Life's Pleasures: The Ashcan School's Brush with Leisure, 1895-1925
March 2 - May 25, 2008
Wall panel texts from the exhibition
The Ashcan Artists
The Ashcan school refers to a group of artists who worked in the late 1800s and early 1900s, whose leader was artist/teacher Robert Henri [HEN-rye]. Henri believed artists should paint what they lived and advocated a "realism" derived through the inspiration found in the artists' immediate world. He said, "After all, the goal is not making art. It is living a life. Those who live their lives will leave the stuff that is really art."
Henri and the other Ashcan artists were men of their times, fully engaged with the urban environment. They went against the fashion of the time by painting unglamorous depictions of common people doing common things -- working class people in bars, alleys, and in the streets. Although much of their subject matter dealt with the grittier side of city life, they also painted scenes of leisure activities, including bars and cafes where they hung out, and sporting events and performances they attended. Several were former newspaper illustrators used to sketching events while they were happening, to capture a vivid sense of the "real."
The Eight and the Infamous Exhibition
The Ashcan circle of artists was "founded" by Henri, who was soon joined by newspaper illustrators George Luks, Everett Shinn, William Glackens, and John Sloan. This core group was joined by three other artists -- Maurice Prendergast, Ernest Lawson and Arthur B. Davies -- who all shared a strong dissatisfaction with the practices of the National Academy of Design (the Academy) in New York. The Academy was the governing body that set strict rules of what training artists had to complete before being considered "accomplished"; established aesthetic standards that included a hierarchy of subject matter (with historical and mythological themes at the top); and by a jury system, determined what art was worthy of exhibition. The Ashcan artists did not meet the Academy's standards, nor did they care to; they truly believed in artistic independence.
Led by Henri, this group of eight artists organized their own exhibition, which was revolutionary at the time, not only because of its subject matter, but because it was in direct opposition to and seen as a rebellion against the Academy. The exhibition opened in February 1908 at New York's Macbeth Galleries. Most of the newspapers focused on the rebellious artists. They were right to point out that the exhibition did not mark the birth of a homogeneous artistic style. The New York Times said, "The showing made by their paintings is both varied and surprising. With the exception, perhaps of Prendergast, the pictures reveal little that is new in direction or treatment to that with which the knowing in art have become famil[i]ar with."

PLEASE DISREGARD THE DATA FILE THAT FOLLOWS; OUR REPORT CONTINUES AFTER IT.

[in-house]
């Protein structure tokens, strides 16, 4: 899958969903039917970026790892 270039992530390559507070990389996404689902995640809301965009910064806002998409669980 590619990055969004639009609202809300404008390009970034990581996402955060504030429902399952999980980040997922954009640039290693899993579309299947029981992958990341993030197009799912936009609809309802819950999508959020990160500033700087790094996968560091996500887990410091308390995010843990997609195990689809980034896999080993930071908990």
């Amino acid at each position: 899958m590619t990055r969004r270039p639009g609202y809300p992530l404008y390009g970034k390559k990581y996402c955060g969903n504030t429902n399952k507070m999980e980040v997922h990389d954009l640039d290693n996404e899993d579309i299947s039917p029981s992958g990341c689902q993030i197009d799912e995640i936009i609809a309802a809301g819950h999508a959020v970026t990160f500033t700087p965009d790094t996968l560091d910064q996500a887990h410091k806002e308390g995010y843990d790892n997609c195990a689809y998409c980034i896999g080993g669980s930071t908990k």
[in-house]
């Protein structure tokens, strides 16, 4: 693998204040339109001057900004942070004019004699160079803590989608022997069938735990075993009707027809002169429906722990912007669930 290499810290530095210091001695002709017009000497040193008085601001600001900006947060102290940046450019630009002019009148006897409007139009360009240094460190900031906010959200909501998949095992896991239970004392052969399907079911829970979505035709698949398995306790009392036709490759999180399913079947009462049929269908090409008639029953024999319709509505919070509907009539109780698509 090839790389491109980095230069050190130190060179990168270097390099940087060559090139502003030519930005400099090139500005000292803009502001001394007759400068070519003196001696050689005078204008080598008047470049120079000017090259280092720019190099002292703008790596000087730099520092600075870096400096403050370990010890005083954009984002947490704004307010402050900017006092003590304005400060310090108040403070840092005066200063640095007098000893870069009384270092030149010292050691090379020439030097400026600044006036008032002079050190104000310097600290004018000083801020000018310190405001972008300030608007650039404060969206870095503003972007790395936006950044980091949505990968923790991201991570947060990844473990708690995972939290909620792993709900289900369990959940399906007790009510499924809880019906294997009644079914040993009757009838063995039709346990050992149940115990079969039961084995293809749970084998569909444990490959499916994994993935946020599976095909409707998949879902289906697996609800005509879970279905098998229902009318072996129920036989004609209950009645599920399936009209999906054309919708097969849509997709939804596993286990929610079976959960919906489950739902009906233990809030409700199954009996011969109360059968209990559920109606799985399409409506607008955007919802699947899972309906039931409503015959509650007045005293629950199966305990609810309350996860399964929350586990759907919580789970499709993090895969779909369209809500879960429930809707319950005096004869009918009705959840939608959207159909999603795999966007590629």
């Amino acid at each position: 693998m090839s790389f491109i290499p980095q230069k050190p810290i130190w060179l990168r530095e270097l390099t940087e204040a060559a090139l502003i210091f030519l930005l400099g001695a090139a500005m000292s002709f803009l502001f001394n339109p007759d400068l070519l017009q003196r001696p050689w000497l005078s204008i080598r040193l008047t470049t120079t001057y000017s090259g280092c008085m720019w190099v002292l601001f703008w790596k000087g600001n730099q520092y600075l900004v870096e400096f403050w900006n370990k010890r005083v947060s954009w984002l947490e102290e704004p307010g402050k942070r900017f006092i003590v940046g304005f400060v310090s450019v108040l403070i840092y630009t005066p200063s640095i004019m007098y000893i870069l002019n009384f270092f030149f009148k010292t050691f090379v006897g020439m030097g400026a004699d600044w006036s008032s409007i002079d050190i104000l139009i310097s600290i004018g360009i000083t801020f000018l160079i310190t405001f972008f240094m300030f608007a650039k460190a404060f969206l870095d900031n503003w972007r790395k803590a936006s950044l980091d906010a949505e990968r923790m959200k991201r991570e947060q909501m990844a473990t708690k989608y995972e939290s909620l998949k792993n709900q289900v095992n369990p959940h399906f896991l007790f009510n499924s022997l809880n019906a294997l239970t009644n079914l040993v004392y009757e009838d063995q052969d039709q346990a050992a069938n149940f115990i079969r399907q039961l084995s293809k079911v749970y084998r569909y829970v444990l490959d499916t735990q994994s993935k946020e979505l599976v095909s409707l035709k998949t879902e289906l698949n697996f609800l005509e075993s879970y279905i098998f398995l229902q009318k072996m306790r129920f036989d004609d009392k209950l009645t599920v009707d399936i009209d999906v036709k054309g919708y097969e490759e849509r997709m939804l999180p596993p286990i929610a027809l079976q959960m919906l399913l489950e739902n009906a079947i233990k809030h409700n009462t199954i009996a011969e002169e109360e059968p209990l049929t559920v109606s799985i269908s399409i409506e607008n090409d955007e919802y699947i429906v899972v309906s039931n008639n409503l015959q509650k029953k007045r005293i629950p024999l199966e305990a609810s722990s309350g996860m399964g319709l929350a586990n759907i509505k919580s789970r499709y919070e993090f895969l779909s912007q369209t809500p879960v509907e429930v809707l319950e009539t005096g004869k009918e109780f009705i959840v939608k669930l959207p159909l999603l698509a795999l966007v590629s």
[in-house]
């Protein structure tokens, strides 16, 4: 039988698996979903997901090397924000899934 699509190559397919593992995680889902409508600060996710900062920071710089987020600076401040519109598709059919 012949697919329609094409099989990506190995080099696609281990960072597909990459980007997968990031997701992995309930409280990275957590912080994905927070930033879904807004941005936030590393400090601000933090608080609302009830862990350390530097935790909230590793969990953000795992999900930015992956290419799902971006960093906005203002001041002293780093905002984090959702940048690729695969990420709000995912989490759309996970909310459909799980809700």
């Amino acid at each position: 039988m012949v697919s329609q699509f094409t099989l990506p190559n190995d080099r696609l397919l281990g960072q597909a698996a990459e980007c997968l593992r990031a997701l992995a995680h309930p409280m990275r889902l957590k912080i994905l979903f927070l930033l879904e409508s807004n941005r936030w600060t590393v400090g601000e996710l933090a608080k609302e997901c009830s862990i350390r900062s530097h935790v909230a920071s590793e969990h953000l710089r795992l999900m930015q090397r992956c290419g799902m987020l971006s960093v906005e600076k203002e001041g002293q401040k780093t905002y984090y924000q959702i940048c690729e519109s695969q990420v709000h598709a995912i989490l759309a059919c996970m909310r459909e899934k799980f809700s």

The Detroit Institute of Arts (then the Detroit Museum of Art) was a venue for the exhibition, in December 1908. One hundred years later, some of the same paintings will be on display in Life's Pleasures.
How the Ashcan School Got its Name
The Masses, a socialist newspaper
on the brink of collapse, hired several artists as illustrators in hopes
of boosting their sales. Most of the drawings were quick sketches that portrayed
the more tawdry aspects of the lower class -- bums, drunks and prostitutes.
James W. Tottis, DIA associate curator of American art and curator of the
exhibition, says in the exhibition catalogue: "To the displeasure of
the literary editors and some of the more political artists, Henri's followers
appeared to show an obvious delight in depicting such subjects, demonstrating
a less sympathetic, more aloof attitude, one not embracing the moral socialist
position desired by those loyal to the cause." Art Young, a staff member
of The Masses, was unhappy with the artists' attitude towards their
subjects. Referring to a drawing by George Bellows that showed a bum scavenging
through a garbage can titled "Disappointments of the Ash Can,"
Young wrote: "They want to run pictures of ash cans and girls hitching
up their skirts in Horatio Street For my part, I do not care to be connected
with a publication that does not try to point out the way out of a sordid
materialistic world." The term "ash can" stuck, even though
the artists' work is much broader than the label suggests.
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